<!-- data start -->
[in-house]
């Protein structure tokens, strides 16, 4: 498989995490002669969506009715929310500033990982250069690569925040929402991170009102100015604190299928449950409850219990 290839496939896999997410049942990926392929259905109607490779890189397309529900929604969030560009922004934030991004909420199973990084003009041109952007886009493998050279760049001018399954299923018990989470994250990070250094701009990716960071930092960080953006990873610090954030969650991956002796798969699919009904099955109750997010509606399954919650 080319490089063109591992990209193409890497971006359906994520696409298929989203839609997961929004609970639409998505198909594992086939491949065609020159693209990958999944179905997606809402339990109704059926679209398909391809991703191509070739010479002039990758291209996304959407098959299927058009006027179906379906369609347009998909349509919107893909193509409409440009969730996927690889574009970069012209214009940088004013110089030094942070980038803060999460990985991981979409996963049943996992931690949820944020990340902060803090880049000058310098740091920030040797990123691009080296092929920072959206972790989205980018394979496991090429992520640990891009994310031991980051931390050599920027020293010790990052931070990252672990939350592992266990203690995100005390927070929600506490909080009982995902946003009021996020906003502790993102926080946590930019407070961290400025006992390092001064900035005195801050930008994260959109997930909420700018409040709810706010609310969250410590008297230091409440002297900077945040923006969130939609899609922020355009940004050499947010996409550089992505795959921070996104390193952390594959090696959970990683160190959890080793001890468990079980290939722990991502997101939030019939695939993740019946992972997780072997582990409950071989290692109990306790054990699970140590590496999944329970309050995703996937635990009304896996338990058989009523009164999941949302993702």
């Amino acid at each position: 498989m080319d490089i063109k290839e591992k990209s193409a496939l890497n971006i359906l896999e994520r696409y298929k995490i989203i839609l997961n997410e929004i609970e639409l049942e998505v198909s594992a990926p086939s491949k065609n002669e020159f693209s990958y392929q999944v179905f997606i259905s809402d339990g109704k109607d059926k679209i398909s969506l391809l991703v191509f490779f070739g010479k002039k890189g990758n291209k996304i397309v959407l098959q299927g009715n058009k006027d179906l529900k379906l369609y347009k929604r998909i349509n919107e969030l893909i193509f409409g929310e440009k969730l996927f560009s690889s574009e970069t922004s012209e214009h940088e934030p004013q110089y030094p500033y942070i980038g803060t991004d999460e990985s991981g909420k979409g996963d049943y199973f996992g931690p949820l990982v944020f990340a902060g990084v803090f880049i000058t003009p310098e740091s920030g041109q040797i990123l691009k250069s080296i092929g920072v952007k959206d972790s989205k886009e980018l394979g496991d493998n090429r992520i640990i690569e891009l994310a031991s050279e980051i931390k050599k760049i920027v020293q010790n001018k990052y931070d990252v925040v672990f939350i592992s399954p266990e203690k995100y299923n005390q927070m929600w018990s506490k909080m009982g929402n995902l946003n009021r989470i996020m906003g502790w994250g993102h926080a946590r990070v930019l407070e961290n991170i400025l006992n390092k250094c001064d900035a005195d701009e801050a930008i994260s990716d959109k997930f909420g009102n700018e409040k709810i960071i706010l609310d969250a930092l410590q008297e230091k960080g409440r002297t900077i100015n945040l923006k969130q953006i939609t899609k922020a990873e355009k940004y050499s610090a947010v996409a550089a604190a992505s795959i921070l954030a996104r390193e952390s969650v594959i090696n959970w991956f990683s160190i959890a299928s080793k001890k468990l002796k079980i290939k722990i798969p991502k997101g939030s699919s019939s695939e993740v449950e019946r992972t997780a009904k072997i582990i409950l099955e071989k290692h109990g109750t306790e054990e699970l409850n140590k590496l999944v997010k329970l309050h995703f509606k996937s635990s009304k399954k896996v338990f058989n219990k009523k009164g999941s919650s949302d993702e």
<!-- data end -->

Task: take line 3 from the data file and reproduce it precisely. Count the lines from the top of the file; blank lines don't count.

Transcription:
């Amino acid at each position: 498989m080319d490089i063109k290839e591992k990209s193409a496939l890497n971006i359906l896999e994520r696409y298929k995490i989203i839609l997961n997410e929004i609970e639409l049942e998505v198909s594992a990926p086939s491949k065609n002669e020159f693209s990958y392929q999944v179905f997606i259905s809402d339990g109704k109607d059926k679209i398909s969506l391809l991703v191509f490779f070739g010479k002039k890189g990758n291209k996304i397309v959407l098959q299927g009715n058009k006027d179906l529900k379906l369609y347009k929604r998909i349509n919107e969030l893909i193509f409409g929310e440009k969730l996927f560009s690889s574009e970069t922004s012209e214009h940088e934030p004013q110089y030094p500033y942070i980038g803060t991004d999460e990985s991981g909420k979409g996963d049943y199973f996992g931690p949820l990982v944020f990340a902060g990084v803090f880049i000058t003009p310098e740091s920030g041109q040797i990123l691009k250069s080296i092929g920072v952007k959206d972790s989205k886009e980018l394979g496991d493998n090429r992520i640990i690569e891009l994310a031991s050279e980051i931390k050599k760049i920027v020293q010790n001018k990052y931070d990252v925040v672990f939350i592992s399954p266990e203690k995100y299923n005390q927070m929600w018990s506490k909080m009982g929402n995902l946003n009021r989470i996020m906003g502790w994250g993102h926080a946590r990070v930019l407070e961290n991170i400025l006992n390092k250094c001064d900035a005195d701009e801050a930008i994260s990716d959109k997930f909420g009102n700018e409040k709810i960071i706010l609310d969250a930092l410590q008297e230091k960080g409440r002297t900077i100015n945040l923006k969130q953006i939609t899609k922020a990873e355009k940004y050499s610090a947010v996409a550089a604190a992505s795959i921070l954030a996104r390193e952390s969650v594959i090696n959970w991956f990683s160190i959890a299928s080793k001890k468990l002796k079980i290939k722990i798969p991502k997101g939030s699919s019939s695939e993740v449950e019946r992972t997780a009904k072997i582990i409950l099955e071989k290692h109990g109750t306790e054990e699970l409850n140590k590496l999944v997010k329970l309050h995703f509606k996937s635990s009304k399954k896996v338990f058989n219990k009523k009164g999941s919650s949302d993702e």